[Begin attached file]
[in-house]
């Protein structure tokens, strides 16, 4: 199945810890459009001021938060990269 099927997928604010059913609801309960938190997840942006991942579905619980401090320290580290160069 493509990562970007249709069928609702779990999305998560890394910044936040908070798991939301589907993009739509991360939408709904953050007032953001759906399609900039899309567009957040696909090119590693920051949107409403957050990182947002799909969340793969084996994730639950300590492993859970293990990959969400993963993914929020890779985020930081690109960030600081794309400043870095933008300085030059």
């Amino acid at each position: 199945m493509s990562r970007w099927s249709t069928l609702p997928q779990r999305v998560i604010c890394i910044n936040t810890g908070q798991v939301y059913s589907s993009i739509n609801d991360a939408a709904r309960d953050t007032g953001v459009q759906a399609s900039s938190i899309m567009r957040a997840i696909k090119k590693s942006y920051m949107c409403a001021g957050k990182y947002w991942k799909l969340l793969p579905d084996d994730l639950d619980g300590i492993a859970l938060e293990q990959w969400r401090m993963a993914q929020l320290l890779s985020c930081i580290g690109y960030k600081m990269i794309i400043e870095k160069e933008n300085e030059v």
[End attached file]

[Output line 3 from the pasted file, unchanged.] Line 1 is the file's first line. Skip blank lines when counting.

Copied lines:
């Amino acid at each position: 199945m493509s990562r970007w099927s249709t069928l609702p997928q779990r999305v998560i604010c890394i910044n936040t810890g908070q798991v939301y059913s589907s993009i739509n609801d991360a939408a709904r309960d953050t007032g953001v459009q759906a399609s900039s938190i899309m567009r957040a997840i696909k090119k590693s942006y920051m949107c409403a001021g957050k990182y947002w991942k799909l969340l793969p579905d084996d994730l639950d619980g300590i492993a859970l938060e293990q990959w969400r401090m993963a993914q929020l320290l890779s985020c930081i580290g690109y960030k600081m990269i794309i400043e870095k160069e933008n300085e030059v």